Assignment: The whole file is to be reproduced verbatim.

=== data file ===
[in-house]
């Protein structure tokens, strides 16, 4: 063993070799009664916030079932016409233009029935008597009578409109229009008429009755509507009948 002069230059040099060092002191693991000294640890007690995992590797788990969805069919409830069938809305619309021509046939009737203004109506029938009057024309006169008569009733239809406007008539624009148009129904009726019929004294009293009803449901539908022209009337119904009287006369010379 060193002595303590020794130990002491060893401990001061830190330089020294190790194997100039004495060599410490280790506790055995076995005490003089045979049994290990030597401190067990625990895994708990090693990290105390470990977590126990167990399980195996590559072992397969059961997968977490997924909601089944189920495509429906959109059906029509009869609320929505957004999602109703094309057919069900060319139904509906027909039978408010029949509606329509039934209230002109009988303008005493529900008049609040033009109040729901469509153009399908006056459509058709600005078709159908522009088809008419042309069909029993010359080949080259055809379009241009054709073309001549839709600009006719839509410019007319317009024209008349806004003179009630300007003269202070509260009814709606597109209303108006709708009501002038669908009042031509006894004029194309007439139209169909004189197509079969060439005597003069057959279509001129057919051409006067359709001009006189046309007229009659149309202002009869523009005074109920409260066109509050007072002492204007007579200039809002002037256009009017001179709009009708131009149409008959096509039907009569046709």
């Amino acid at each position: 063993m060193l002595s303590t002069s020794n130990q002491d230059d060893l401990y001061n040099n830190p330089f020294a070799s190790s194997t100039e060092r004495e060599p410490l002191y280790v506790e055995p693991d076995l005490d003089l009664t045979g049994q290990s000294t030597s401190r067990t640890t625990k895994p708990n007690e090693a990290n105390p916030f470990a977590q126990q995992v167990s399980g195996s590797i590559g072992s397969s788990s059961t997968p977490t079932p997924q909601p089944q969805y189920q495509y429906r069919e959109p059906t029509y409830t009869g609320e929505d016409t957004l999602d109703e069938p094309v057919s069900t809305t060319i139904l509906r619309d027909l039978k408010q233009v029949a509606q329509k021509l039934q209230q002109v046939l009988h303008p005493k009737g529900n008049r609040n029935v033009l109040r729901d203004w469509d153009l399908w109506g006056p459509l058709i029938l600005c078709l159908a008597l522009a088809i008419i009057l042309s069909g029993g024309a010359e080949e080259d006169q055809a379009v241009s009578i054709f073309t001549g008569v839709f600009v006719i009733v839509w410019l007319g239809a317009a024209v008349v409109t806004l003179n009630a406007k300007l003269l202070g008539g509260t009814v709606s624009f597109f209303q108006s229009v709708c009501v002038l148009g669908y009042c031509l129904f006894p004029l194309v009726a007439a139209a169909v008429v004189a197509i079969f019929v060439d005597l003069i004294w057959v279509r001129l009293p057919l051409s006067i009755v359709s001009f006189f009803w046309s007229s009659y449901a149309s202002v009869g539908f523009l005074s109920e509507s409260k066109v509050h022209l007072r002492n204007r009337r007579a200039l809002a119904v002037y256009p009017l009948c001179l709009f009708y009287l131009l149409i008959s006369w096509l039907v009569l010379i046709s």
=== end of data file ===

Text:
[in-house]
């Protein structure tokens, strides 16, 4: 063993070799009664916030079932016409233009029935008597009578409109229009008429009755509507009948 002069230059040099060092002191693991000294640890007690995992590797788990969805069919409830069938809305619309021509046939009737203004109506029938009057024309006169008569009733239809406007008539624009148009129904009726019929004294009293009803449901539908022209009337119904009287006369010379 060193002595303590020794130990002491060893401990001061830190330089020294190790194997100039004495060599410490280790506790055995076995005490003089045979049994290990030597401190067990625990895994708990090693990290105390470990977590126990167990399980195996590559072992397969059961997968977490997924909601089944189920495509429906959109059906029509009869609320929505957004999602109703094309057919069900060319139904509906027909039978408010029949509606329509039934209230002109009988303008005493529900008049609040033009109040729901469509153009399908006056459509058709600005078709159908522009088809008419042309069909029993010359080949080259055809379009241009054709073309001549839709600009006719839509410019007319317009024209008349806004003179009630300007003269202070509260009814709606597109209303108006709708009501002038669908009042031509006894004029194309007439139209169909004189197509079969060439005597003069057959279509001129057919051409006067359709001009006189046309007229009659149309202002009869523009005074109920409260066109509050007072002492204007007579200039809002002037256009009017001179709009009708131009149409008959096509039907009569046709």
């Amino acid at each position: 063993m060193l002595s303590t002069s020794n130990q002491d230059d060893l401990y001061n040099n830190p330089f020294a070799s190790s194997t100039e060092r004495e060599p410490l002191y280790v506790e055995p693991d076995l005490d003089l009664t045979g049994q290990s000294t030597s401190r067990t640890t625990k895994p708990n007690e090693a990290n105390p916030f470990a977590q126990q995992v167990s399980g195996s590797i590559g072992s397969s788990s059961t997968p977490t079932p997924q909601p089944q969805y189920q495509y429906r069919e959109p059906t029509y409830t009869g609320e929505d016409t957004l999602d109703e069938p094309v057919s069900t809305t060319i139904l509906r619309d027909l039978k408010q233009v029949a509606q329509k021509l039934q209230q002109v046939l009988h303008p005493k009737g529900n008049r609040n029935v033009l109040r729901d203004w469509d153009l399908w109506g006056p459509l058709i029938l600005c078709l159908a008597l522009a088809i008419i009057l042309s069909g029993g024309a010359e080949e080259d006169q055809a379009v241009s009578i054709f073309t001549g008569v839709f600009v006719i009733v839509w410019l007319g239809a317009a024209v008349v409109t806004l003179n009630a406007k300007l003269l202070g008539g509260t009814v709606s624009f597109f209303q108006s229009v709708c009501v002038l148009g669908y009042c031509l129904f006894p004029l194309v009726a007439a139209a169909v008429v004189a197509i079969f019929v060439d005597l003069i004294w057959v279509r001129l009293p057919l051409s006067i009755v359709s001009f006189f009803w046309s007229s009659y449901a149309s202002v009869g539908f523009l005074s109920e509507s409260k066109v509050h022209l007072r002492n204007r009337r007579a200039l809002a119904v002037y256009p009017l009948c001179l709009f009708y009287l131009l149409i008959s006369w096509l039907v009569l010379i046709s």